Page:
Maryland startups line up for challenge -- Gazette.Net


Small Maryland technology companies hope to win big through the state’s new $300,000 InvestMaryland Challenge, but some are concerned about competition from out-of-state businesses.

More than 34 companies, including a few from other states, have entered the challenge, which was announced last month.

The challenge will award $100,000 to one business from each of three categories: information technology, life sciences and general. The general category is open to out-of-state businesses, with the understanding that if they win, they must locate in Maryland. Any businesses with fewer than 25 employees and annual revenues of less than $1 million may apply.

All entries must include a $100 non-refundable application fee.

“As the government funding opportunities continue to be whittled away by cuts, bringing in this kind money can help small businesses get over the top,” said Dimos Katsis, president of Athena Energy in Bowie.

Katsis said he hopes to use the $100,000 prize to develop a technology that improves energy efficiency in large buildings by centralizing energy collection. Athena previously submitted the concept to the Maryland Department of Energy, which showed interest but did not provide funding, Dimos said.

The company already produces laboratory devices to help design electric vehicles and solar-powered systems, he said. Athena employs three but hopes to grow with its newest project.

The founder of Tots2Tweens of Frederick, a free online directory for parents in the Washington, D.C., region, is more hesitant to apply.

“I haven’t completed my application for [the challenge] because the category I am in would be lumped in with companies from throughout the U.S,” Danie Gurrie wrote in an email to The Gazette. “I feel this decreases my chances. It’s also tough when these opportunities require an up-front fee or cost. If I paid for every opportunity to get funds, I’d be broke!”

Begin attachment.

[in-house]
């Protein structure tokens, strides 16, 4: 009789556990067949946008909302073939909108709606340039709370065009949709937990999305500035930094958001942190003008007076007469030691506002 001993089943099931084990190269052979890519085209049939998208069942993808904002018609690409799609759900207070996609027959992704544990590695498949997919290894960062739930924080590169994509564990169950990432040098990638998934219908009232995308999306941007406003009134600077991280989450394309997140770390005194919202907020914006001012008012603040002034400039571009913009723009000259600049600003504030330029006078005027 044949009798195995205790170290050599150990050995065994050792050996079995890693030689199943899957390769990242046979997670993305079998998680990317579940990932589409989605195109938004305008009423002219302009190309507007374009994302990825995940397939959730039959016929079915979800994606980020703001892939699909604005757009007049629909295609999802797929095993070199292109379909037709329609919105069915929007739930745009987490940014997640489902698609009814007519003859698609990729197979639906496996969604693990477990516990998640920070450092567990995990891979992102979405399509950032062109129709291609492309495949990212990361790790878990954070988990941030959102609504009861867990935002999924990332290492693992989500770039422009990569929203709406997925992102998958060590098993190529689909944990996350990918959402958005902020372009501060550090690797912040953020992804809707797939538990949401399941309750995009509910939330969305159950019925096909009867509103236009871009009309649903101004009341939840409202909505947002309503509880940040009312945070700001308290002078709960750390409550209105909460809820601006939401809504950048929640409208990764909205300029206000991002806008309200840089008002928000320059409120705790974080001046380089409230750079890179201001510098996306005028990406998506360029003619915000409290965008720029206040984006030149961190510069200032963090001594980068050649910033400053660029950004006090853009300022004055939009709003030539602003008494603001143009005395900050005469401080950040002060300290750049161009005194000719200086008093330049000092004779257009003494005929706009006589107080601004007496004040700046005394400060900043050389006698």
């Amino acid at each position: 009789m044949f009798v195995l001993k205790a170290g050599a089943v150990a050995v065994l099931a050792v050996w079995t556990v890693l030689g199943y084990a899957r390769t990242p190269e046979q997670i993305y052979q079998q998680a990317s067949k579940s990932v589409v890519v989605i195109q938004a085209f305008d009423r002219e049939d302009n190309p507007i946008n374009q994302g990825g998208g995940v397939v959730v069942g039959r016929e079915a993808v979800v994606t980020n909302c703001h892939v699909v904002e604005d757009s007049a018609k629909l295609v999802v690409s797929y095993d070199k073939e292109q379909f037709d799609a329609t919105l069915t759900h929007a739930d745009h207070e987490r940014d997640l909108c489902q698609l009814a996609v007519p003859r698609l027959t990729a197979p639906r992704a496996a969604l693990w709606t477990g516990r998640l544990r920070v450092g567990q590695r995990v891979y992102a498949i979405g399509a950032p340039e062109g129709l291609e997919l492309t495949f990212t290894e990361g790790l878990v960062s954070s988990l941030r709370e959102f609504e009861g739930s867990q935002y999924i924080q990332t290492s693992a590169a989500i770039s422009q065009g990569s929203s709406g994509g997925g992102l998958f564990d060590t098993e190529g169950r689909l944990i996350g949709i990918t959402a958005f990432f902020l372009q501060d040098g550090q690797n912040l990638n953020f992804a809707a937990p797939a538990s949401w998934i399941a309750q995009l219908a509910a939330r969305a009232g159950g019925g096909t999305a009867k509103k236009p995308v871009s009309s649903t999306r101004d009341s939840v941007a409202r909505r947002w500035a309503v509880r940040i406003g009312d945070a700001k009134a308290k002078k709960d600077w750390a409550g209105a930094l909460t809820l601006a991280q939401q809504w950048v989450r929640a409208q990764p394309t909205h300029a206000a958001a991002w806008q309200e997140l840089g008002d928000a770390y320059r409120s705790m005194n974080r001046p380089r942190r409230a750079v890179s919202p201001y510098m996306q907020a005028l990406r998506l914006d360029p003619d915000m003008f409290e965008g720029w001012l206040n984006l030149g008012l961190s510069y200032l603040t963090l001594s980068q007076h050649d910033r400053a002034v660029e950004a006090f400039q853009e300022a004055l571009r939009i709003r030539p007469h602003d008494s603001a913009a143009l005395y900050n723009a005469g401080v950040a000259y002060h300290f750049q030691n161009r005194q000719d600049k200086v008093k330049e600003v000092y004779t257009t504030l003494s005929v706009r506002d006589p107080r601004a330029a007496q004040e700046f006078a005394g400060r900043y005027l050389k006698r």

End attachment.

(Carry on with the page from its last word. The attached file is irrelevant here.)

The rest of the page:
Tots2Tweens is seeking $300,000 to expand into new markets such as Philadelphia, Pittsburgh and the eastern part of West Virginia. To date, the company has not received any funding, although it continues to search for angel investors, Gurrie said.

“We just don’t know the right people who invest,” she said.

Michelle Jackson, program director of strategic industries and innovation for the Maryland Department of Business and Economic Development, which oversees the program, wrote in an email that its “goal is to showcase the talent within our state, but also to attract small businesses to the state by pulling them into our incubators and other resources. It’s a great thing to encourage business from outside of Maryland to come in and stay.”

Myotherapeutics in Silver Spring views initiatives such as the InvestMaryland Challenge as a “great way to get off the ground,” said chief science officer and founder Eva Chin.

Her company has received $7,500 from the Maryland Technology Development Corp. to develop drug therapies for amyotrophic lateral sclerosis and muscular dystrophy. Myotherapeutics recently finished its business plan and just started applying for grants, Chin said.

“It’s a matter of momentum. Once you get the ball rolling, you can raise more money,” said Chin, whose background includes working for a large pharmaceutical company before switching to academia and now back to the private sector. “I want to translate my research into treatment.”

Sung Ho Hahm, CEO of Rafagen in Rockville, entered the challenge to boost his company’s current $1.6 million in funding. Rafagen focuses on DNA-based cancer drug development and bio-drug manufacturing.

“We’re in the commercializing stage, but we’re trying to improve our technology to be the top of the line. This money would help us do that,” Hahm said of his three-employee business.

State initiatives often can fund the business and commercializing expenses that federal grants ignore while they’re focusing on the technology, said Dorothee Heinsenberg, COO of Clear Guide Medical, a Baltimore medical devices company.

Clear Guide provides a clip-on device that guides physicians in ultrasound procedures in which a needle is involved, such as epidurals. The company has received $700,000 worth of funding and is hoping to take its technology to the Food and Drug Administration in December or July, Heisenberg said.

“Maryland cares about commercialization,” she said.

Aside from the monetary prizes, the challenge also offers exposure, Jackson said. Applicants will have their company reviewed by more than 50 judges from various sectors. The state also is seeking venture capitalists as investment partners, who will receive access to the database of challenge applicants.

“It’s been going very well,” Jackson said.

Gov. Martin O’Malley (D) announced the challenge last month when the state awarded $250,000 to BrainScope in Bethesda as part of its InvestMaryland initiative. InvestMaryland is the state’s $84 million program designed to pump money into venture firms so they can invest in young high-tech companies.

The deadline for submissions for the challenge is Dec. 13, with winners to be announced in March.